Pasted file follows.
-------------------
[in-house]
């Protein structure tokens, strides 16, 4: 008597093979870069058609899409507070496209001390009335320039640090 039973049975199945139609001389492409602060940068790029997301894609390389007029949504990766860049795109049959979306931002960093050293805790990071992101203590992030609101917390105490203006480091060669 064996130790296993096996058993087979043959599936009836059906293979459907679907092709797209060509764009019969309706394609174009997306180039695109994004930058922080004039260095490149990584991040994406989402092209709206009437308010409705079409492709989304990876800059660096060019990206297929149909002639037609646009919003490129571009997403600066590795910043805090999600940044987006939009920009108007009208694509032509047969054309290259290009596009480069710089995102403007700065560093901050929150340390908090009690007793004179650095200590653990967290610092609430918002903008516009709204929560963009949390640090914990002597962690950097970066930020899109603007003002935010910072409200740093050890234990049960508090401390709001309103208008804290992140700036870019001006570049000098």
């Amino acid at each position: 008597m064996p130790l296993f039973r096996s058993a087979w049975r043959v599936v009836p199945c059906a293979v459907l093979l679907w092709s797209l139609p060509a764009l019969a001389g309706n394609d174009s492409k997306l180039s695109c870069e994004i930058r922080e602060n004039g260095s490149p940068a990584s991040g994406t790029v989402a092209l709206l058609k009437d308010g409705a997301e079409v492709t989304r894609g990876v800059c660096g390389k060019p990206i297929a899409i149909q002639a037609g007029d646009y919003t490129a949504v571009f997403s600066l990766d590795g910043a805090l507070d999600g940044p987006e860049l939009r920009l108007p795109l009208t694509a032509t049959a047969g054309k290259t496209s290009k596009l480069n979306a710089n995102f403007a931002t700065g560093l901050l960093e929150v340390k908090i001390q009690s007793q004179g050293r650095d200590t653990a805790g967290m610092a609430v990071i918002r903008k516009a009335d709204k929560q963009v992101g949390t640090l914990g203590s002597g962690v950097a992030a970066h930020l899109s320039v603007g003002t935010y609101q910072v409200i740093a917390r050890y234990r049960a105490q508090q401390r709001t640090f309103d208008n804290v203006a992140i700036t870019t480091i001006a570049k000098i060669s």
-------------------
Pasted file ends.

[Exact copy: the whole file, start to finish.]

[in-house]
């Protein structure tokens, strides 16, 4: 008597093979870069058609899409507070496209001390009335320039640090 039973049975199945139609001389492409602060940068790029997301894609390389007029949504990766860049795109049959979306931002960093050293805790990071992101203590992030609101917390105490203006480091060669 064996130790296993096996058993087979043959599936009836059906293979459907679907092709797209060509764009019969309706394609174009997306180039695109994004930058922080004039260095490149990584991040994406989402092209709206009437308010409705079409492709989304990876800059660096060019990206297929149909002639037609646009919003490129571009997403600066590795910043805090999600940044987006939009920009108007009208694509032509047969054309290259290009596009480069710089995102403007700065560093901050929150340390908090009690007793004179650095200590653990967290610092609430918002903008516009709204929560963009949390640090914990002597962690950097970066930020899109603007003002935010910072409200740093050890234990049960508090401390709001309103208008804290992140700036870019001006570049000098």
């Amino acid at each position: 008597m064996p130790l296993f039973r096996s058993a087979w049975r043959v599936v009836p199945c059906a293979v459907l093979l679907w092709s797209l139609p060509a764009l019969a001389g309706n394609d174009s492409k997306l180039s695109c870069e994004i930058r922080e602060n004039g260095s490149p940068a990584s991040g994406t790029v989402a092209l709206l058609k009437d308010g409705a997301e079409v492709t989304r894609g990876v800059c660096g390389k060019p990206i297929a899409i149909q002639a037609g007029d646009y919003t490129a949504v571009f997403s600066l990766d590795g910043a805090l507070d999600g940044p987006e860049l939009r920009l108007p795109l009208t694509a032509t049959a047969g054309k290259t496209s290009k596009l480069n979306a710089n995102f403007a931002t700065g560093l901050l960093e929150v340390k908090i001390q009690s007793q004179g050293r650095d200590t653990a805790g967290m610092a609430v990071i918002r903008k516009a009335d709204k929560q963009v992101g949390t640090l914990g203590s002597g962690v950097a992030a970066h930020l899109s320039v603007g003002t935010y609101q910072v409200i740093a917390r050890y234990r049960a105490q508090q401390r709001t640090f309103d208008n804290v203006a992140i700036t870019t480091i001006a570049k000098i060669s």